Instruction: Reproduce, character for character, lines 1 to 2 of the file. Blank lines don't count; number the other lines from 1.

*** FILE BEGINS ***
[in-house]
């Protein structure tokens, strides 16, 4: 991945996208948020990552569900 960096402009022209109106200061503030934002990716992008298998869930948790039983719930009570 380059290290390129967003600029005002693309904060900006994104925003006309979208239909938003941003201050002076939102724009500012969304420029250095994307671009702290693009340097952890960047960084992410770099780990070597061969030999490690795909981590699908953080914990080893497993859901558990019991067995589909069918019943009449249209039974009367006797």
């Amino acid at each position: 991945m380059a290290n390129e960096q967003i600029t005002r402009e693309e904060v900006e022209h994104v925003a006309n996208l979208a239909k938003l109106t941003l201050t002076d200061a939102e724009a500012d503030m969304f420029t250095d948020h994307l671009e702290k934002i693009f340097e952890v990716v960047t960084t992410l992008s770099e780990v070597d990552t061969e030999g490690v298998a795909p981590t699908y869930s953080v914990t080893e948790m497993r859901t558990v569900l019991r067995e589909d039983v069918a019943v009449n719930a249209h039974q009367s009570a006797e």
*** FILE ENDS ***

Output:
[in-house]
């Protein structure tokens, strides 16, 4: 991945996208948020990552569900 960096402009022209109106200061503030934002990716992008298998869930948790039983719930009570 380059290290390129967003600029005002693309904060900006994104925003006309979208239909938003941003201050002076939102724009500012969304420029250095994307671009702290693009340097952890960047960084992410770099780990070597061969030999490690795909981590699908953080914990080893497993859901558990019991067995589909069918019943009449249209039974009367006797």